Tomorrow, I am off to Evora (Portugal) with thirteen of my students from MMU’s Contemporary Theatre and Performance BA (Hons) degree. We are bringing out show PANTS! to a festival of work from around the world. Details online here. We’re really lucky that the university is subsidizing this trip by contributing funds for each of the performers to attend and to cover the cost of my travel. This will be my first time taking students abroad and my first time showing a piece of student work in an international festival context. I’m really excited for the students to have the opportunity to experience a little bit of what it is like touring work abroad and am anticipating that there will be lots of interesting learning moments along the way.
Today, we’re in the studio re-making the show as two of our performers from the original cast couldn’t make it. We aren’t replacing them both, but we do have one new performer with us who was in a different show made by my colleague Nancy Reilly. Her students weren’t able to raise the money to go, except for one, so we’re working him into the show. It is always interesting re-working a show when the original cast isn’t all available – I actually really enjoy the opportunity to look at a show with fresh eyes and to think a bit more about what is at the heart of the work. So far, we’re making lots of interesting discoveries that are reminding us that a key part of the piece is its resistance to delivering a satisfying punch-line or conclusion. Throughout the piece, the students tell fragments of stories about their childhoods (some real, some false) and they often undercut or over run each other (but not in that slightly annoying way that seems to be endemic to a lot of contemporary British theater). The piece is a lot about what it means to be not quite a child but not quite an adult. I think the best theatre is made by people who can safely enter into that territory regularly: playful enough to be brave, but experienced enough to know how to do it well. We’ll see how it goes!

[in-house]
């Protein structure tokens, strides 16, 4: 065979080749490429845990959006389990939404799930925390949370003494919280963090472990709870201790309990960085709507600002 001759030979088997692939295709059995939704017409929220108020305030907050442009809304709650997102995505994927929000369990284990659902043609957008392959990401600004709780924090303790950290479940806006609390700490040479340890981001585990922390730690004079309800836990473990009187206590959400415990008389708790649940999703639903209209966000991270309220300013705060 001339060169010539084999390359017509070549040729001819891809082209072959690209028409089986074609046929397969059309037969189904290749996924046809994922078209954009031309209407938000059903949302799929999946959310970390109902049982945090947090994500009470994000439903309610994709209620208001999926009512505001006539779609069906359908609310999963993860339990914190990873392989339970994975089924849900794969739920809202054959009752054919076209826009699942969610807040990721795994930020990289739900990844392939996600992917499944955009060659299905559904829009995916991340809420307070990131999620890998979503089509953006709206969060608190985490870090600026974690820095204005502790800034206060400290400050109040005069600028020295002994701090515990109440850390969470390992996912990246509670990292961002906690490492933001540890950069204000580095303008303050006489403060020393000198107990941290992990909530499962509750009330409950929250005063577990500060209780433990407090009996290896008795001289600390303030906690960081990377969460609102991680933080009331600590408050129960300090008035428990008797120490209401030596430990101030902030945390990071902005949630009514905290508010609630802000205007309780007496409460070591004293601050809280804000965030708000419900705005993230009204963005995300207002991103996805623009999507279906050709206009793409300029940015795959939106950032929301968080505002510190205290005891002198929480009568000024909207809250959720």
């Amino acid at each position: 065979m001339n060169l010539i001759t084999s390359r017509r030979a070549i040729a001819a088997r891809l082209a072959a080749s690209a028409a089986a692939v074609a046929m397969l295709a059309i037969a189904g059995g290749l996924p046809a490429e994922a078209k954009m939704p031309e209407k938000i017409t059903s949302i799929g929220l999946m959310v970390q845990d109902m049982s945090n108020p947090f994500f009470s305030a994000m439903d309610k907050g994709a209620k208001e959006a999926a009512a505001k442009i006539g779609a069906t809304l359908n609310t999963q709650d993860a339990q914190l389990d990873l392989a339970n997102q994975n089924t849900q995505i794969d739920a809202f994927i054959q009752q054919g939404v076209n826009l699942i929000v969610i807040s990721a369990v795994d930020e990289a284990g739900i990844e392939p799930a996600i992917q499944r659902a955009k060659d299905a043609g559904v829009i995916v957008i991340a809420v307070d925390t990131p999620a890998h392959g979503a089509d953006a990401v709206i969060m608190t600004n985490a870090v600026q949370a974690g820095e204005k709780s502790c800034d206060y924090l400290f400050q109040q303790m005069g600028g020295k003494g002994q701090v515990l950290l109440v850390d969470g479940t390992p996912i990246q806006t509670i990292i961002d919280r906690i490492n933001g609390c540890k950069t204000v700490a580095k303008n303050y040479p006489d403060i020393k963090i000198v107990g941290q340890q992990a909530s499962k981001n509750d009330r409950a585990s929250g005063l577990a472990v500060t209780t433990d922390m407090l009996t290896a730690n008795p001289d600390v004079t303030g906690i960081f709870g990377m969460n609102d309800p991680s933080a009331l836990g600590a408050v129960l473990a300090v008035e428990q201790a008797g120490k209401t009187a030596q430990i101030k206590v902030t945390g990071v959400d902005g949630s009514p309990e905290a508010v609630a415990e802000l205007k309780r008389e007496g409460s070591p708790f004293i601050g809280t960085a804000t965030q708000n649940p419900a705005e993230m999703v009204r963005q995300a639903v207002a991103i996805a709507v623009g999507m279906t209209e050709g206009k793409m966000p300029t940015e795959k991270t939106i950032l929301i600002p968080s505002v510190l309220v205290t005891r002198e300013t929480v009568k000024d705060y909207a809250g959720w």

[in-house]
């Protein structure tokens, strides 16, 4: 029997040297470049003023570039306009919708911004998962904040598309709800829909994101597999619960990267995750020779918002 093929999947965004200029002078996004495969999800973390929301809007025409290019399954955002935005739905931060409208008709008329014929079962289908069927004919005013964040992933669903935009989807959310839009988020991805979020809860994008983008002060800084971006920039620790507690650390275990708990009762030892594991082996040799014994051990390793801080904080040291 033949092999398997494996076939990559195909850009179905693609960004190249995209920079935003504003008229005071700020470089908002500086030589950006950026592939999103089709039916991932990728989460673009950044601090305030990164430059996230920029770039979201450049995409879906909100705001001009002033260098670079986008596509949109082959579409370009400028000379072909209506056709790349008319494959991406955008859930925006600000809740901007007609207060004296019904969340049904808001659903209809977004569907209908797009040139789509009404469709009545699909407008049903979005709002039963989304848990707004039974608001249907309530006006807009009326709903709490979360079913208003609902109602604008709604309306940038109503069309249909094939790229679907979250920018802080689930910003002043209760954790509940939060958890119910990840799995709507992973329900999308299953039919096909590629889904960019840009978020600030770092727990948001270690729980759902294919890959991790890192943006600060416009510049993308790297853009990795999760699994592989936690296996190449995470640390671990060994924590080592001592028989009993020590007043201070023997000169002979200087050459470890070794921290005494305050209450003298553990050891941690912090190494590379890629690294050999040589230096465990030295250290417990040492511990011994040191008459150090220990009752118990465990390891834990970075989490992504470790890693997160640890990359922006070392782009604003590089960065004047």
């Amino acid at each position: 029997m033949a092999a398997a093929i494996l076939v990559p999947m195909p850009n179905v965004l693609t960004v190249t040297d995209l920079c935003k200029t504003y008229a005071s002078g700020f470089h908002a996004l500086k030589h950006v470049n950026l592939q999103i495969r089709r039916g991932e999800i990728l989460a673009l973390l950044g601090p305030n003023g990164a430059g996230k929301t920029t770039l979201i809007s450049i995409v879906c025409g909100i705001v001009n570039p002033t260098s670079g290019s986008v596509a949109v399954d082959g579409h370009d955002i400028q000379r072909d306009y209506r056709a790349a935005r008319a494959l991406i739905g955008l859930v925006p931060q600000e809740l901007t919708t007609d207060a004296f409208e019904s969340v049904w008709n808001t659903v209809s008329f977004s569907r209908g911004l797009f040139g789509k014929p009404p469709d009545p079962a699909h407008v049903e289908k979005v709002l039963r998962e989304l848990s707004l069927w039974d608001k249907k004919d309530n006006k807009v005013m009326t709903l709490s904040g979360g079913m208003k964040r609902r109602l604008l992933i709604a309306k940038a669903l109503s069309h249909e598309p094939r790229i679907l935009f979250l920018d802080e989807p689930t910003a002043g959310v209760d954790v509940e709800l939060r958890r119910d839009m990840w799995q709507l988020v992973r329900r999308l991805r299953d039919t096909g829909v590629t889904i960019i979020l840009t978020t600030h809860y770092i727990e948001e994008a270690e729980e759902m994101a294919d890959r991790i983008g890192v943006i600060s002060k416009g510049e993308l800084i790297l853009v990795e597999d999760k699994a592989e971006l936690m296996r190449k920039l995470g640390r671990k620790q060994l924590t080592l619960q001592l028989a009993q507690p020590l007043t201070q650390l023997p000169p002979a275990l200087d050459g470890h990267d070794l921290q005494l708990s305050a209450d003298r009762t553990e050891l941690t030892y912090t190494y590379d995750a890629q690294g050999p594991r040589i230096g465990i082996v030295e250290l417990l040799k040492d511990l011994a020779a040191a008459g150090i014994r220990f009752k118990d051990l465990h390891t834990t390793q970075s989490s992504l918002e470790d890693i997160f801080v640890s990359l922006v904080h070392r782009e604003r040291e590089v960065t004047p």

A lot will change in taking the show on tour, as always is the case: we will be performing in a church, without the luxury of a lot of tech time and to an audience who may or may not understand the language. We’ll also be adapting the staging to fit the space. What I hope will happen more than anything, though, is that the students will learn something about what it means to make work and then take it into a totally new context. As they move into their final year at university, I’m hoping this experience will inspire them to be daring, generous and intelligent theatre makers.
The students will be blogging about the trip over on the CTP student blog page, if you’re interested.